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Costume Designer Careers

Degrees for a Costume Designer Career

Costume Designer Careers Information

Costume designers are a specific subset of fashion designers. They are responsible for the clothing worn by actors on stage, in films, and on television. Unlike typical fashion designers who follow their muse when creating clothing, a costume designer must adhere to the demands of the performance and setting. This may mean extensive research into time periods and locations so that costumes are accurate. Costume designers are also constrained by production budgets and so must be skilled at getting the best results with the least amount of money.

Costume Designer Careers & Degrees

Costume Designer Careers Path

Most costume designers have an Associate’s degree in fashion design or a Bachelor of Fine Arts. Technical courses in sewing, patternmaking, and textiles might usefully be augmented by courses in business and history. Working on school or local acting productions is a great way for a person to gain practical experience and build a portfolio of work.

Costume Designer Compatible Personality Traits

Creative, enjoys working with hands, good planner, can follow a project through, eye for detail, able to work under pressure, willing to work odd hours, willing to continually adjust work.

Costume Designer Careers Salary Expectations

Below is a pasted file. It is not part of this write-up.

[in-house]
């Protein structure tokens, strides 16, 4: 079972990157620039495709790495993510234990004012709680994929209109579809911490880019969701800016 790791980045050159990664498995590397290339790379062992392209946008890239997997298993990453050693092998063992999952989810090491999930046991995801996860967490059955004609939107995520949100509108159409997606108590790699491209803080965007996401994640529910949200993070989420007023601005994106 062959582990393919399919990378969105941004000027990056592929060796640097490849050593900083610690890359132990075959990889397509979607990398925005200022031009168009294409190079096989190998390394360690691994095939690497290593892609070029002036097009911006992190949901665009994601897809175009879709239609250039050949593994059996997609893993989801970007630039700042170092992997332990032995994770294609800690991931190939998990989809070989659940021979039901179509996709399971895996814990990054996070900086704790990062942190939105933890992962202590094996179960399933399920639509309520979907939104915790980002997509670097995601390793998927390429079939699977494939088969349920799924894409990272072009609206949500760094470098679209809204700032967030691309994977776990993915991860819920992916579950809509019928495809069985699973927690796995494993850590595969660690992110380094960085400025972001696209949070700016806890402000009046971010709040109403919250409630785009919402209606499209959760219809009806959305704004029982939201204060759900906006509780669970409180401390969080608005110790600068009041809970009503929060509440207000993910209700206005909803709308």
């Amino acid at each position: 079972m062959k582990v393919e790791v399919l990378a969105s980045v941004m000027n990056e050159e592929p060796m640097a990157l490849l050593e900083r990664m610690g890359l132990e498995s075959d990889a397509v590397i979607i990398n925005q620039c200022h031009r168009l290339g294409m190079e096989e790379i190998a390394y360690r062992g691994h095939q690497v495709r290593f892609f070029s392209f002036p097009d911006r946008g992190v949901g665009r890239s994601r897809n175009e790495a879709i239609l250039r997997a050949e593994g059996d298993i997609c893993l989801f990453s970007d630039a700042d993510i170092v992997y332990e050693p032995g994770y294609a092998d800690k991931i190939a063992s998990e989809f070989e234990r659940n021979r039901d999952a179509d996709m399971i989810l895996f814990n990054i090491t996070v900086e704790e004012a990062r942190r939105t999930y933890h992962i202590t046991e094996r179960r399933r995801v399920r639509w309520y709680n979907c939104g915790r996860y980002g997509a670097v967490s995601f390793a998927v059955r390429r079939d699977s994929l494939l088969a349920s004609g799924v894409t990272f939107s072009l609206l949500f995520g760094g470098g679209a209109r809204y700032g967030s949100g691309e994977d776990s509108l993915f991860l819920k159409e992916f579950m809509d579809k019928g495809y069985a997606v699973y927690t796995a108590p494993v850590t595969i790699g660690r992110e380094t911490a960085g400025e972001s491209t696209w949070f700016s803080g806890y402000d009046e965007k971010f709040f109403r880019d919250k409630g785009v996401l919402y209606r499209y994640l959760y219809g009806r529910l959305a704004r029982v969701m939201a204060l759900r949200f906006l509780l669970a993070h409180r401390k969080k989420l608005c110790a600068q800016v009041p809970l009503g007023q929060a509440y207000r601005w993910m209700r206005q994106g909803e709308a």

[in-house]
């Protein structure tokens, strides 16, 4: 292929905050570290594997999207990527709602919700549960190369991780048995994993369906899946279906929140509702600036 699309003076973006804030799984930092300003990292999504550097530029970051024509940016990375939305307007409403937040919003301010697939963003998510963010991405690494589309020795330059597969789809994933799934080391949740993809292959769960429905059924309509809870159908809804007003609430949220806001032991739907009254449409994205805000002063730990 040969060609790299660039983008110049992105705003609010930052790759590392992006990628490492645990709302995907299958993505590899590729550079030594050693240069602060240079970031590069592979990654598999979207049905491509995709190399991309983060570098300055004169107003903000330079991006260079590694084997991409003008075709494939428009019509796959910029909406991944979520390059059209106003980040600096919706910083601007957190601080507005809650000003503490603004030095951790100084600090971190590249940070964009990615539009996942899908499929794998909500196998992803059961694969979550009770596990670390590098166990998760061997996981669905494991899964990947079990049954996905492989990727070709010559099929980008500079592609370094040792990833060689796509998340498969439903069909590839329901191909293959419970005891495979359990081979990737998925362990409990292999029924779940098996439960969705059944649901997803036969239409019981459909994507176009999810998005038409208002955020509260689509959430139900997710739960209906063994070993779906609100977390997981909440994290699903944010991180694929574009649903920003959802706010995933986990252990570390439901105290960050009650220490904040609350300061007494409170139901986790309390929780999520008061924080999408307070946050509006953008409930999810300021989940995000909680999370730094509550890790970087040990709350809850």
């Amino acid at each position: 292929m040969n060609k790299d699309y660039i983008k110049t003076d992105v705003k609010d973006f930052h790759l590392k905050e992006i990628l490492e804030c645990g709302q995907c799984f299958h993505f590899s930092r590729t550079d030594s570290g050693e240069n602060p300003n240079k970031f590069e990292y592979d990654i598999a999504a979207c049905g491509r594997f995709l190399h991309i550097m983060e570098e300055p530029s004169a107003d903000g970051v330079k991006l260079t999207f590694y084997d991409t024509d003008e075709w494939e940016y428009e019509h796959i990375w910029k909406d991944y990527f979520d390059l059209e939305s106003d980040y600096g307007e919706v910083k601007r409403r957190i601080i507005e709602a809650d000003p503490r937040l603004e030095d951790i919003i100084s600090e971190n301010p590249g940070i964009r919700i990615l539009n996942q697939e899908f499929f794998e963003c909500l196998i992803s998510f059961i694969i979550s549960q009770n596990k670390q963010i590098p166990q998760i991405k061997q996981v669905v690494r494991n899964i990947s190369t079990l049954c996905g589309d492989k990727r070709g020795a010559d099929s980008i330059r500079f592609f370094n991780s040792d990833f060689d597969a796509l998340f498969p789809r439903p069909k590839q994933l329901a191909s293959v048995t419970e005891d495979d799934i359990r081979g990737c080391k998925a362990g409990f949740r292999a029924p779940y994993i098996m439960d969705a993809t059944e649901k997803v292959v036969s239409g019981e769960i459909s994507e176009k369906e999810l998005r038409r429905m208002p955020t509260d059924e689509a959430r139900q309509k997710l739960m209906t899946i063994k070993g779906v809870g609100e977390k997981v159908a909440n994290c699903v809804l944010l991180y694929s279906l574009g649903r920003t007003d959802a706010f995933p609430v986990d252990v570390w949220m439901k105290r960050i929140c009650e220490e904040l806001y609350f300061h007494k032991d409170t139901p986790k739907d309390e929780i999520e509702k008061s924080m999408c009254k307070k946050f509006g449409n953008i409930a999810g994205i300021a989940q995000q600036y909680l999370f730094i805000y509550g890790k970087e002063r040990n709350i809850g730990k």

The average salary for a salaried fashion designer is $64,530 per year. Costume designers employed by film and television studios may expect similar earnings. For the many costume designers who work by project, however, pay may fluctuate greatly. Those who build a reputation for excellent work may command more money, though positions for these costume designers will be relatively few.

Costume Designer Careers Job Outlook

Because of low job turnover and relatively few positions for a job that is often seen as glamorous, competition among costume designers can be stiff. Those with a strong portfolio, a reputation for excellent work, and a diverse range of abilities will be most likely to find steady employment.

The field of costume design is projected to grow by 0% by 2020, which is significantly less than the career average.

Slightly off the Footpath

Source: Bureau of Labor Statistics, U.S. Department of Labor, Occupational Outlook Handbook, 2012-13 Edition, Fashion Designers, on the Internet at http://www.bls.gov/ooh/arts-and-design/fashion-designers.htm (visited February 22, 2013).